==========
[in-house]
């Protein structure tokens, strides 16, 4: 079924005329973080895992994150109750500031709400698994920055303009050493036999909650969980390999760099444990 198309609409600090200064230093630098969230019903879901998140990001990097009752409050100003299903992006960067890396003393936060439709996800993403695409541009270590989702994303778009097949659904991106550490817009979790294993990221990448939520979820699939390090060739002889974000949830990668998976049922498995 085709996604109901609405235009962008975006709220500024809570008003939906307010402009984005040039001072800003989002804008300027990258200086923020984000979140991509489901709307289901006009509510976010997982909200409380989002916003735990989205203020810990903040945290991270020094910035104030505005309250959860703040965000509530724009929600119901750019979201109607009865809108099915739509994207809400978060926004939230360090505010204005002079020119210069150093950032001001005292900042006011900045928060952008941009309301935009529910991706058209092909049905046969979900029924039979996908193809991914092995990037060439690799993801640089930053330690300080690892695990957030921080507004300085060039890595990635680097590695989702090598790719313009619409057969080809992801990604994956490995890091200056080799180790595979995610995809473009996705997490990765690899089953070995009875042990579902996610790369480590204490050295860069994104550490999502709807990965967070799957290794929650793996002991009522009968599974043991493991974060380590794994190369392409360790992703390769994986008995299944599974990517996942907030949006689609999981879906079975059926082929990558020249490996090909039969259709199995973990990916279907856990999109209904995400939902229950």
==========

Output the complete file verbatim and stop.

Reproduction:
[in-house]
């Protein structure tokens, strides 16, 4: 079924005329973080895992994150109750500031709400698994920055303009050493036999909650969980390999760099444990 198309609409600090200064230093630098969230019903879901998140990001990097009752409050100003299903992006960067890396003393936060439709996800993403695409541009270590989702994303778009097949659904991106550490817009979790294993990221990448939520979820699939390090060739002889974000949830990668998976049922498995 085709996604109901609405235009962008975006709220500024809570008003939906307010402009984005040039001072800003989002804008300027990258200086923020984000979140991509489901709307289901006009509510976010997982909200409380989002916003735990989205203020810990903040945290991270020094910035104030505005309250959860703040965000509530724009929600119901750019979201109607009865809108099915739509994207809400978060926004939230360090505010204005002079020119210069150093950032001001005292900042006011900045928060952008941009309301935009529910991706058209092909049905046969979900029924039979996908193809991914092995990037060439690799993801640089930053330690300080690892695990957030921080507004300085060039890595990635680097590695989702090598790719313009619409057969080809992801990604994956490995890091200056080799180790595979995610995809473009996705997490990765690899089953070995009875042990579902996610790369480590204490050295860069994104550490999502709807990965967070799957290794929650793996002991009522009968599974043991493991974060380590794994190369392409360790992703390769994986008995299944599974990517996942907030949006689609999981879906079975059926082929990558020249490996090909039969259709199995973990990916279907856990999109209904995400939902229950």